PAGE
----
When stepping outside the self is not enough: A self-distanced perspective reduces the experience of basic but not of self-conscious emotions

Maayan Katzir, Tal Eyal

Research output: Contribution to journalArticlepeer-review

32 Scopus citations

Abstract

Despite recent increased interest in self-conscious emotions, few studies have investigated their regulation. The current research examines the effectiveness of self-perspective in regulating negative self-conscious (guilt, shame) versus basic (anger, sadness) emotions. We predict that adopting a distanced perspective on the self would attenuate the experience of anger and sadness, as previous research has shown (e.g., Kross et al., 2005). However, because the experience of self-conscious emotions involves self-evaluation as well as the evaluation of the self from the perspective of others, a self-distanced perspective may enable these emotions and fail to attenuate the experience of shame and guilt. As predicted, a self-distanced perspective attenuated feelings of sadness and anger, but not of shame and guilt. These findings suggest the appraisal of the experienced emotion (i.e., whether it involves self-evaluations and/or the perspective of others) may influence the effectiveness of emotion-regulation strategies.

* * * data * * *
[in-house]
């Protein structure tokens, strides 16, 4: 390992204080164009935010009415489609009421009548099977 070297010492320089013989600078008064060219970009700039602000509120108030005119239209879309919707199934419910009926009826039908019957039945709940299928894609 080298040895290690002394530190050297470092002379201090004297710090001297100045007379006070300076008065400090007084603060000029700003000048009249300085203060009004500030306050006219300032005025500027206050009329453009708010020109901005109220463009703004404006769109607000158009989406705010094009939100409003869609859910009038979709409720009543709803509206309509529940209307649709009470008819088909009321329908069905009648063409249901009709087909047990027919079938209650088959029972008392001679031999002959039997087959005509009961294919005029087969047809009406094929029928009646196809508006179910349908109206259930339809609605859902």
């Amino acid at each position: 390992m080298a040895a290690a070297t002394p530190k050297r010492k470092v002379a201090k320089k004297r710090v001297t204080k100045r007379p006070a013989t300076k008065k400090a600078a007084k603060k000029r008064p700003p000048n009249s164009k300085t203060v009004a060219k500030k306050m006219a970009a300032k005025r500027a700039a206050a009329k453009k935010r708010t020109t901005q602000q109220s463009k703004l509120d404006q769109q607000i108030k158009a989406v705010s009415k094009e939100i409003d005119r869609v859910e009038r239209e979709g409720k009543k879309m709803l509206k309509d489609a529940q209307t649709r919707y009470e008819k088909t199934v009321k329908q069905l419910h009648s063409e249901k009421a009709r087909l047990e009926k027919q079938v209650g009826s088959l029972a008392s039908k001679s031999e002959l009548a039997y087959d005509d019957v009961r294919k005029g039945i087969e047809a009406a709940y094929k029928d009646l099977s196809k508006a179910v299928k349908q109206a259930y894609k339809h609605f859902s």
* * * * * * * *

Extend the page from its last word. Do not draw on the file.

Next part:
Original languageEnglish
Pages (from-to)1089-1092
Number of pages4
JournalJournal of Experimental Social Psychology
Volume49
Issue number6
DOIs
StatePublished - 1 Nov 2013

Keywords

  • Basic emotions
  • Emotion regulation
  • Self-conscious emotions
  • Self-perspective

ASJC Scopus subject areas

  • Social Psychology
  • Sociology and Political Science

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